Neither Rebels nor Dupes: The New Politics of Thai Peasants

Andrew Walker, Deputy Dean, College of Asia and the Pacific at The Australian National University

RSVP Required by 5PM on October 24

Since Thailand’s coup of September 2006, which forced the controversial government of billionaire businessman Thaksin Shinawatra out of office, pro- and anti-Thaksin forces have waged an intense battle for control of the government. Rural people in Thailand have played an important role in this struggle, but the nature of their politics is poorly understood. On the one hand there are breathless accounts of agrarian class struggle, while on the other hand rural protest is dismissed as the product of elite manipulation and financial inducement. These paradigms are unhelpful because they ignored the emergence of a new political relationship between the state and the rural population. Sustained economic growth since the 1960s had lifted rural households to levels of income and consumption previously unimagined. They are no longer mainly challenged by food insecurity but by the need to diversify economically and improve productivity. The state plays a key role in addressing these challenges through an array of subsidy, welfare, and community development schemes. Modern peasant politics in Thailand are motivated not by an antagonistic relationship with the state but by a desire to draw the state into mutually beneficial transactions. The classic frameworks for explaining peasant political behaviour, based on rebellion or resistance, are impediments to understanding this new style of political behavior. Prof. Walker will propose instead an alternative model of rural “political society” based on the relationship between a persistent peasantry and a subsidising state.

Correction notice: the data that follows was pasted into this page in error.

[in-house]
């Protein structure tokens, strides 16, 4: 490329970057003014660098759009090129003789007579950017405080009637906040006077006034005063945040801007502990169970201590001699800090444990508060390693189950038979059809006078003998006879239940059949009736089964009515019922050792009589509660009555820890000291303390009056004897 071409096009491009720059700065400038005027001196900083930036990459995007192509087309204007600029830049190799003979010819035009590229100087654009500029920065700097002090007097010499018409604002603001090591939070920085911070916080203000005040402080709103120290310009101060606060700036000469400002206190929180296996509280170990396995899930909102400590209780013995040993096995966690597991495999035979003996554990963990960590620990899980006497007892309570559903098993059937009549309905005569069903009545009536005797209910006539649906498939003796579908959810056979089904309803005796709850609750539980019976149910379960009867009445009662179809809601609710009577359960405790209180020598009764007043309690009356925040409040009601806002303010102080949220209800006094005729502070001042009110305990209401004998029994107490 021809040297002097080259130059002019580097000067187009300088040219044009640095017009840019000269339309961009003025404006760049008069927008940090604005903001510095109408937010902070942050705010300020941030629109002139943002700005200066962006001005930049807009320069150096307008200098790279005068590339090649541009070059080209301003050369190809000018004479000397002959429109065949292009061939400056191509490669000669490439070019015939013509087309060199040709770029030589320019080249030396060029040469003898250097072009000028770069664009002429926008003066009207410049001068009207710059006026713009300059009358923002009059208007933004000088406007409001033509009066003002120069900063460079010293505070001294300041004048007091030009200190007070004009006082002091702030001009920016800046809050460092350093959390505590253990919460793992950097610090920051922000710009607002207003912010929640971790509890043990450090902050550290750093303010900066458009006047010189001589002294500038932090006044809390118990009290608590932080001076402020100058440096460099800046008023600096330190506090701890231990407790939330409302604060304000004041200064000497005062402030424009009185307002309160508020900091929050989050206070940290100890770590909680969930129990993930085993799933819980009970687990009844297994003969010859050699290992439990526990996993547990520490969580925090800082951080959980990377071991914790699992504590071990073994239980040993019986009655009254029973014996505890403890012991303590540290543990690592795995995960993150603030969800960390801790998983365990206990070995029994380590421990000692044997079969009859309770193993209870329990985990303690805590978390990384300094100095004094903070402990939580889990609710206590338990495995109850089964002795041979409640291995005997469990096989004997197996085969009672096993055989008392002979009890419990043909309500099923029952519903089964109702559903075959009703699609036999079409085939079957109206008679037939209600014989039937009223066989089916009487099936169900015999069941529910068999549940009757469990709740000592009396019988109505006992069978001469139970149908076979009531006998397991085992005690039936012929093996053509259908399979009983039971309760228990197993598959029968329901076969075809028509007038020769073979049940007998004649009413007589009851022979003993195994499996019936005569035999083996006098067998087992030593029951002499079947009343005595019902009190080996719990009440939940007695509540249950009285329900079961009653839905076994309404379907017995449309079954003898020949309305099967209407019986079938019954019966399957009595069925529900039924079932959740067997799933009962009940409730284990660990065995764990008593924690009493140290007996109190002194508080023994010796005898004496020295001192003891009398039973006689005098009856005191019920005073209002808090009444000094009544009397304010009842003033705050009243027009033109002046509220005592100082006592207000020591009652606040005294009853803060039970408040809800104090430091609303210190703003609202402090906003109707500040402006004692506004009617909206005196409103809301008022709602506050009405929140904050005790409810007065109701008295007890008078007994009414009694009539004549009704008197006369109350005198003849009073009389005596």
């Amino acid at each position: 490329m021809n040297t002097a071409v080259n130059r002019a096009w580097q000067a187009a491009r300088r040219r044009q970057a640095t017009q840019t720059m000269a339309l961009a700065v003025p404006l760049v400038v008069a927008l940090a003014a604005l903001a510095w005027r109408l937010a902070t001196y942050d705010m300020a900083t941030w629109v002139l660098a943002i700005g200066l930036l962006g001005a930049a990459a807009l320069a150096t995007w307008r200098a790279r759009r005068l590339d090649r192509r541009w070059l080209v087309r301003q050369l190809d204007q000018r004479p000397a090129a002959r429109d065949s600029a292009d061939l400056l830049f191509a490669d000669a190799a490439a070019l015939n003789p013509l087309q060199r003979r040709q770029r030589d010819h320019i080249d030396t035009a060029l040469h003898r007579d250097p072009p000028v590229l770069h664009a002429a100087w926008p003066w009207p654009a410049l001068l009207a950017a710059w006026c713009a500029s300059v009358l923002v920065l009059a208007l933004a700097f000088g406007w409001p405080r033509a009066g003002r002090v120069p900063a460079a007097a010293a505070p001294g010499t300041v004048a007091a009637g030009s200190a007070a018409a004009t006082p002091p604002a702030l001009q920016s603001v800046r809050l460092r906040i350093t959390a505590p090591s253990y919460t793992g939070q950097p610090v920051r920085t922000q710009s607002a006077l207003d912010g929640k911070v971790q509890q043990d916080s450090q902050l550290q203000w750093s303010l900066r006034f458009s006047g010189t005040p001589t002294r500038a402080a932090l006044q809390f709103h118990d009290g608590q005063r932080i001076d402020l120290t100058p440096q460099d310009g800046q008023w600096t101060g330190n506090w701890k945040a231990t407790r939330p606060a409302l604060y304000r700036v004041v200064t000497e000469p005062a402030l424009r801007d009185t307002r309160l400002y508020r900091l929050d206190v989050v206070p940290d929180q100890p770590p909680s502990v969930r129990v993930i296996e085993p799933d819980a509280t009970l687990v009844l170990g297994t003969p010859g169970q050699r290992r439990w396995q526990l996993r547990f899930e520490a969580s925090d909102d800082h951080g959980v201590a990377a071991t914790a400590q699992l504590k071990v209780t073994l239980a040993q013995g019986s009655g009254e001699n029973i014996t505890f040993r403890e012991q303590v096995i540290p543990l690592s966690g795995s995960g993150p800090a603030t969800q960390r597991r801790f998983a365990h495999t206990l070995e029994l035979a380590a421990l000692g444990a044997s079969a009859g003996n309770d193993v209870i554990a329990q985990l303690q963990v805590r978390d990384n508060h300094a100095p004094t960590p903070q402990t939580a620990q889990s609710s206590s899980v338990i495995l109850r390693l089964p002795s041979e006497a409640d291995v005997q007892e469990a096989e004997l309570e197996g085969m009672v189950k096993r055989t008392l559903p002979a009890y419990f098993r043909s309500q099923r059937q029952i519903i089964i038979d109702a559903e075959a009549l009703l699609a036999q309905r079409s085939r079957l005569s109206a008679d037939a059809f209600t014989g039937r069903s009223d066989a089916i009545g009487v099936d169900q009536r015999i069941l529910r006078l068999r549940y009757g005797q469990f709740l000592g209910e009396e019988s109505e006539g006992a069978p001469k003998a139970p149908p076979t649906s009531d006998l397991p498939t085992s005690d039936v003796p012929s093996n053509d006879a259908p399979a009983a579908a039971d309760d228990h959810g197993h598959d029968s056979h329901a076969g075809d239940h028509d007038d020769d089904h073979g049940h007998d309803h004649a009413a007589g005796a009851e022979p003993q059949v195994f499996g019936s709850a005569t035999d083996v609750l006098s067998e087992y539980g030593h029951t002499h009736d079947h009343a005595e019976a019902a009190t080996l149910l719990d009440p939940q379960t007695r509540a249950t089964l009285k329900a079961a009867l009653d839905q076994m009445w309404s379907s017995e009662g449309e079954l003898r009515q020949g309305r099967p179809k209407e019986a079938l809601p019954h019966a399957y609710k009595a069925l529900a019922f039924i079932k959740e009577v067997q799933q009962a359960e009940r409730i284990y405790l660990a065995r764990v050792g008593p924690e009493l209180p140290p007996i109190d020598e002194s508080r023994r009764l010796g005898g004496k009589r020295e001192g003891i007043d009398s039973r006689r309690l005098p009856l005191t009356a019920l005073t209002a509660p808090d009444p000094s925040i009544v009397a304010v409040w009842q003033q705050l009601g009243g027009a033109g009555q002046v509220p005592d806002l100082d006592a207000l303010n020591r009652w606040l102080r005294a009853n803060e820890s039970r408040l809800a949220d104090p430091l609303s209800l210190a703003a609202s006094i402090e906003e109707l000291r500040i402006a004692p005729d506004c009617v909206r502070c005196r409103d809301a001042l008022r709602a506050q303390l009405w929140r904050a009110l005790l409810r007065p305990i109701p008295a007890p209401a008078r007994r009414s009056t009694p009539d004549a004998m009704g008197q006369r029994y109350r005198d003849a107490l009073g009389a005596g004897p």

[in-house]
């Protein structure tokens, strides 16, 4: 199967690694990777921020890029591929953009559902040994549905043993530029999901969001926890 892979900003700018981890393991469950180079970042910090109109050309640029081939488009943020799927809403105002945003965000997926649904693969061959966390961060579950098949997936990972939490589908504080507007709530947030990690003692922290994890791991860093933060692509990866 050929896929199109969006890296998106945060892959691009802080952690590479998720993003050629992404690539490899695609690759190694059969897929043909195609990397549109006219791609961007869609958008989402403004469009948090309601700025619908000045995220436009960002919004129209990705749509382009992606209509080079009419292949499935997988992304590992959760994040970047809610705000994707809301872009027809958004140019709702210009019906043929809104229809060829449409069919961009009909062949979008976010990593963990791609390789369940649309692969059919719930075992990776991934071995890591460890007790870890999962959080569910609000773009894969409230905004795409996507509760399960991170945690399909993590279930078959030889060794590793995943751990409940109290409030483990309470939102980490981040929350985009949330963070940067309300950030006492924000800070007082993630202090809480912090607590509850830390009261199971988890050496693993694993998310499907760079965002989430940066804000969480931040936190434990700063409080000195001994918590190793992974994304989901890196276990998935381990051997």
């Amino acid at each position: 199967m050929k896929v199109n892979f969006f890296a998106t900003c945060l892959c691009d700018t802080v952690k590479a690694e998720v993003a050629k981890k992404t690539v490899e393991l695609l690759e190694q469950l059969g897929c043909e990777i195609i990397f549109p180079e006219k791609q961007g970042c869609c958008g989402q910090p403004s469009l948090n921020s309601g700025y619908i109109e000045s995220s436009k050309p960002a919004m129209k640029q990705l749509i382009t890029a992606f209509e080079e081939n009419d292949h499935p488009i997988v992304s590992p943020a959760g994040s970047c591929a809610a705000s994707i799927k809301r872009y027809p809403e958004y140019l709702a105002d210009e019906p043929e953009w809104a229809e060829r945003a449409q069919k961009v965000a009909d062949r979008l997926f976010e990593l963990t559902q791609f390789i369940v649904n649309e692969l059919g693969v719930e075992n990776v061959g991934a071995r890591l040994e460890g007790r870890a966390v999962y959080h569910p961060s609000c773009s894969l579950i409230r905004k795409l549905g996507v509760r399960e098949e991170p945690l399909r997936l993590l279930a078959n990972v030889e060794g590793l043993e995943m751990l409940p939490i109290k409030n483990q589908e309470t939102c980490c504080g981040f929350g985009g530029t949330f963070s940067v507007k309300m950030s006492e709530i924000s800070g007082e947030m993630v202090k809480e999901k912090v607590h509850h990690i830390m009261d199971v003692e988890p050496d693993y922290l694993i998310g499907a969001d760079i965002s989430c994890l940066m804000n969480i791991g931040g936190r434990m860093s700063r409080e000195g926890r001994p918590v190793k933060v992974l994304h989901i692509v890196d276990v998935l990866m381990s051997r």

Thursday, October 25, 2012 | 12:00 pm — 1:30 pm
Okimoto Conference Room, Encina Hall East, 3rd Floor